A century-old pillar of the school system is under fire as schools look to modernize student assessment.
By Laura McKenna
January 5, 2018
Under pressure from an unprecedented constellation of forces—from state lawmakers to prestigious private schools and college admissions offices—the ubiquitous one-page high school transcript lined with A–F letter grades may soon be a relic of the past.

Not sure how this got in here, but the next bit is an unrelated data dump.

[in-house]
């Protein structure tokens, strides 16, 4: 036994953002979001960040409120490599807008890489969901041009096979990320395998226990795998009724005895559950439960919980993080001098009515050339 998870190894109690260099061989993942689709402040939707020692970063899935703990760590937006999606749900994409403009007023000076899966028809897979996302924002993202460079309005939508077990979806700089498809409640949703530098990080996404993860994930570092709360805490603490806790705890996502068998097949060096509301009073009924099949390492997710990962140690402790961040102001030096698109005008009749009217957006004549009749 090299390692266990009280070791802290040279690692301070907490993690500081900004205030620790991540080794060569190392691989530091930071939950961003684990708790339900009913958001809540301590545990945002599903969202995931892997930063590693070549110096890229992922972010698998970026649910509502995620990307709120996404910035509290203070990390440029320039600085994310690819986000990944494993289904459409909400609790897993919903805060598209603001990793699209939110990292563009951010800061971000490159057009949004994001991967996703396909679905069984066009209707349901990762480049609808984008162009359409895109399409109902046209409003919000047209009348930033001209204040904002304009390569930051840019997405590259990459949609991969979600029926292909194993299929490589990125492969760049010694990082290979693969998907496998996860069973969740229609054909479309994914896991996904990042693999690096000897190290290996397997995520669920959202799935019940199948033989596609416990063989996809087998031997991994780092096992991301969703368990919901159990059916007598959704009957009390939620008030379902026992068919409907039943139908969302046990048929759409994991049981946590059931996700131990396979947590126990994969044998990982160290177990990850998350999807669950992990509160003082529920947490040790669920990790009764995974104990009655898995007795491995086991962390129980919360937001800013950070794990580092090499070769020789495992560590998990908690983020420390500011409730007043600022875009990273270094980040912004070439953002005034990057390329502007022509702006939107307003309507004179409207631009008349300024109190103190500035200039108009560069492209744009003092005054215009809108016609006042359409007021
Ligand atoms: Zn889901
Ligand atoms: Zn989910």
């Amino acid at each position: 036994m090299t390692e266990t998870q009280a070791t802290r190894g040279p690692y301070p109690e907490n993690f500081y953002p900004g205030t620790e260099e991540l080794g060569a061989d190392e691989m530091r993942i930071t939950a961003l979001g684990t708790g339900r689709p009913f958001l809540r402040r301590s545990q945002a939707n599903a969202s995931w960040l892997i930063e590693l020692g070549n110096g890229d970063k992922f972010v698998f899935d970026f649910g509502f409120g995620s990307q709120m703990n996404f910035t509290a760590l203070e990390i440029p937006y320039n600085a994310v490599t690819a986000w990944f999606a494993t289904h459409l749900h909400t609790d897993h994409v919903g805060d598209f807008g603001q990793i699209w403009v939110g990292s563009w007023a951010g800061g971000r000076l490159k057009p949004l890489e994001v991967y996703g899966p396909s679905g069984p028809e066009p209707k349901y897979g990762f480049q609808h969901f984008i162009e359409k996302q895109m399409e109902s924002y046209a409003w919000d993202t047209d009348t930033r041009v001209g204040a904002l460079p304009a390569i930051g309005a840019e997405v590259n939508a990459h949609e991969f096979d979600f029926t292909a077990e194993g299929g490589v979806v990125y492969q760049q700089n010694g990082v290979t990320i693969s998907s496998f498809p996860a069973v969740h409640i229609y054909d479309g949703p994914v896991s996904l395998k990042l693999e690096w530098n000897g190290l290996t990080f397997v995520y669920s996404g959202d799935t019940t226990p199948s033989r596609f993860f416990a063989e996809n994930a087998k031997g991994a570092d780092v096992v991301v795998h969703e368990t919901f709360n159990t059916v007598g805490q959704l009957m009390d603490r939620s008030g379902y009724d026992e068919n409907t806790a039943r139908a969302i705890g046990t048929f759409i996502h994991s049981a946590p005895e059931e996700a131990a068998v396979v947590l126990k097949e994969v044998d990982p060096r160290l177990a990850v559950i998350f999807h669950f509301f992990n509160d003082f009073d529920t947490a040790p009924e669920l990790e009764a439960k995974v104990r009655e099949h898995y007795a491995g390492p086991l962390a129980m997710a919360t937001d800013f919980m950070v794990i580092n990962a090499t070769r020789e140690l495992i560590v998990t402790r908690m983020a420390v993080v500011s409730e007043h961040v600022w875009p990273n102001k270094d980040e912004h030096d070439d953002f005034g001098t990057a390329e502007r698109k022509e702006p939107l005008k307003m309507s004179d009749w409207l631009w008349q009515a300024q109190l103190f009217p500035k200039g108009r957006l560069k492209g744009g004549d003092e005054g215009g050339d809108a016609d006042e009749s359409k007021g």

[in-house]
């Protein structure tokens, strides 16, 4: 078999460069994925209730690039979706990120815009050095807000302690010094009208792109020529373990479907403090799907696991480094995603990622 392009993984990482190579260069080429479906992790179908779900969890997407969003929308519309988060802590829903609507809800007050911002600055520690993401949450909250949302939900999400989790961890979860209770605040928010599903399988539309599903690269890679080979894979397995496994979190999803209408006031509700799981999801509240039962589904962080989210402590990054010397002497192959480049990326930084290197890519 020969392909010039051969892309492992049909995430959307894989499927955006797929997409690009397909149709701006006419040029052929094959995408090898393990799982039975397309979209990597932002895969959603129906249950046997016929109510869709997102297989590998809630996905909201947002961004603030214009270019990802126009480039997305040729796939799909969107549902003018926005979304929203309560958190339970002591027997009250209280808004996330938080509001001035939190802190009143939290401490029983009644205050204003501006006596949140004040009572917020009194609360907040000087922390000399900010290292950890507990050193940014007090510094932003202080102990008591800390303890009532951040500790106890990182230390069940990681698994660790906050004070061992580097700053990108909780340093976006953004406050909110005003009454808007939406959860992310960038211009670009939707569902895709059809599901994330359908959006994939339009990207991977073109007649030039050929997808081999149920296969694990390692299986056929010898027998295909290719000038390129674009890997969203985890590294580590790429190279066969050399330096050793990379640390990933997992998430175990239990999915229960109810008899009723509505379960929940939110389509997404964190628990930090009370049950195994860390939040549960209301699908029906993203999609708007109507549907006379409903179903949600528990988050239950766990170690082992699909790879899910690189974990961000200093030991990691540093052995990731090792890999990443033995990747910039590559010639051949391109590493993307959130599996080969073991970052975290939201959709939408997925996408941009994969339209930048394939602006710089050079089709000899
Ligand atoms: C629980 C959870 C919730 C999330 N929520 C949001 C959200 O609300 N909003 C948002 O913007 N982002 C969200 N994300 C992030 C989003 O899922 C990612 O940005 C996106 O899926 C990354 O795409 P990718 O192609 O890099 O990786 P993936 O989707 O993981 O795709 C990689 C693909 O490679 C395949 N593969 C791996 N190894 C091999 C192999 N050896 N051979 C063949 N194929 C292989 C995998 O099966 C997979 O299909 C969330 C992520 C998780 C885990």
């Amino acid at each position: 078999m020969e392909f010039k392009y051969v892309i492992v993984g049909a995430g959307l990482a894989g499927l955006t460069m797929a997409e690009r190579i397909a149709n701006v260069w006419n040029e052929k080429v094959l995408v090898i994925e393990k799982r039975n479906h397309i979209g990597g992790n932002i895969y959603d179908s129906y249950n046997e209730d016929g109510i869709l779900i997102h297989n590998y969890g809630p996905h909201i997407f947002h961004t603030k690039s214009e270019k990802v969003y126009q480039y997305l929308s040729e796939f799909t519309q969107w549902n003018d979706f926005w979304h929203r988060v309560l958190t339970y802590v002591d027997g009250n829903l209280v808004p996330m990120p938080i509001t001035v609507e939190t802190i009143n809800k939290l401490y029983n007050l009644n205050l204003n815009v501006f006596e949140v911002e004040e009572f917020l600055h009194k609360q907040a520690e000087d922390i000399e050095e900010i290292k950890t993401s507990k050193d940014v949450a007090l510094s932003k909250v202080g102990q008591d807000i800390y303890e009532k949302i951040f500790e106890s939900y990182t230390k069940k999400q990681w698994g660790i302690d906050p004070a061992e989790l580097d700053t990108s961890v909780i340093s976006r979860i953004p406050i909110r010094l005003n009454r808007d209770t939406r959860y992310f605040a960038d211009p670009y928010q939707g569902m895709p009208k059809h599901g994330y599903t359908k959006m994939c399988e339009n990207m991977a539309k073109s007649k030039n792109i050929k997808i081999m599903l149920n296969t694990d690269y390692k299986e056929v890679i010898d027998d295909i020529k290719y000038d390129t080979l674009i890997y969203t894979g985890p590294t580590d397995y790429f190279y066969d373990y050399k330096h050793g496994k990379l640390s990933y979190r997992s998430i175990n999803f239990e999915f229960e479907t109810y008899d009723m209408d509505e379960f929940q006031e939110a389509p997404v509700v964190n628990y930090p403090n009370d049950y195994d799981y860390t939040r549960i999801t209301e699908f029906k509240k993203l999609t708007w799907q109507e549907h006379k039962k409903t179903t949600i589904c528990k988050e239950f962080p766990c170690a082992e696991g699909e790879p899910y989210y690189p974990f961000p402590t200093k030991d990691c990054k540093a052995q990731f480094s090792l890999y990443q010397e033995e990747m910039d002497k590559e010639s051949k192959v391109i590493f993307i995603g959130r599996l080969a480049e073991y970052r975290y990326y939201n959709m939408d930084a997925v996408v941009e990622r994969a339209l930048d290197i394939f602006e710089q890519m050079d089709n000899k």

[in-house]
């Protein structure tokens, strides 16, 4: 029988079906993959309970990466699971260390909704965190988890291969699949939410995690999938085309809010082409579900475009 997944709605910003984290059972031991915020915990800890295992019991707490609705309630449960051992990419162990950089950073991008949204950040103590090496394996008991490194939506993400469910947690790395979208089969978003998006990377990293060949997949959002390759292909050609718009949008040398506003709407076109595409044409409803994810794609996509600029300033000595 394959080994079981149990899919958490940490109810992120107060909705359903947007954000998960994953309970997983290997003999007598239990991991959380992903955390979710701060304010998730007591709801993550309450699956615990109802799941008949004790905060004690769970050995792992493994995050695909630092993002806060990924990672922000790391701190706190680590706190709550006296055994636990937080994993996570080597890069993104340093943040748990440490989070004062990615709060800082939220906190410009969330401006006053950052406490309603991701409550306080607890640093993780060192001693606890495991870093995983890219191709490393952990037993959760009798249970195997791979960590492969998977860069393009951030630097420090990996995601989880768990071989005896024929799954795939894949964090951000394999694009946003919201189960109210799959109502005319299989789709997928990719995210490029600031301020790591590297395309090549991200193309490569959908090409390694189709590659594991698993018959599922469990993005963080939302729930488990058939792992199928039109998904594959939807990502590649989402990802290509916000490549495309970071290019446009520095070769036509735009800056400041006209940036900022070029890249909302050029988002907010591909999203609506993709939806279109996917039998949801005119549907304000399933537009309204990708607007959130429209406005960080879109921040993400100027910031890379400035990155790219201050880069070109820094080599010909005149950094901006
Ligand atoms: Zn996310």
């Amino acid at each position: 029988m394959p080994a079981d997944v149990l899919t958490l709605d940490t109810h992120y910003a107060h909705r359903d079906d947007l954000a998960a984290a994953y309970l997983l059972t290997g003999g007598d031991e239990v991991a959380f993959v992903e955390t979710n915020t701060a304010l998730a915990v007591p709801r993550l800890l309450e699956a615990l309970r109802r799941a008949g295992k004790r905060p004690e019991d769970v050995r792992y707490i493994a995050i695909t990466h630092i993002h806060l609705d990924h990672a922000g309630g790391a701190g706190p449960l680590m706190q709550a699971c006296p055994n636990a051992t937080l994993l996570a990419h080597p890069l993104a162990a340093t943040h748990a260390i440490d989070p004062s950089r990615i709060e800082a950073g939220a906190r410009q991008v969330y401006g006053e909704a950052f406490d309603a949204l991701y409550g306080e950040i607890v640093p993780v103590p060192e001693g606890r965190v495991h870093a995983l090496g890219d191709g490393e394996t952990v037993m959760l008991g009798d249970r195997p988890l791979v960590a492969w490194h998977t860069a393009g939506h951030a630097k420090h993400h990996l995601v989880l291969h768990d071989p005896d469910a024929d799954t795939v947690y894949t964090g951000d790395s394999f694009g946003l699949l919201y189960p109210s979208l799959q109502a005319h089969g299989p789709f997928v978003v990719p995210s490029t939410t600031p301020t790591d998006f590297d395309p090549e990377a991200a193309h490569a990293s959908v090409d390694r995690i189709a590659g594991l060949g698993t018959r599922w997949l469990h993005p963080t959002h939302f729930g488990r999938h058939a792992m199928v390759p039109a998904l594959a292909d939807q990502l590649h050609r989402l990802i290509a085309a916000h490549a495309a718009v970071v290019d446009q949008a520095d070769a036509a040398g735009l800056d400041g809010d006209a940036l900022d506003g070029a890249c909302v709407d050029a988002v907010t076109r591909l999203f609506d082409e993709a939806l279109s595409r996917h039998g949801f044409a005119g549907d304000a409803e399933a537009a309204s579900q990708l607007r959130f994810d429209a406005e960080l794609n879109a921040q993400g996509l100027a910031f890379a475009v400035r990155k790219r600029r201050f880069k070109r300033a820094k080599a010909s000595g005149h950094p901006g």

In the last decade, at least 15 state legislatures and boards of education have adopted policies incentivizing their public schools to prioritize measures other than grades when assessing students’ skills and competencies. And more recently, over 150 of the top private high schools in the U.S., including Phillips Exeter and Dalton—storied institutions which have long relied on the status conveyed by student ranking—have pledged to shift to new transcripts that provide more comprehensive, qualitative feedback on students while ruling out any mention of credit hours, GPAs, or A–F grades.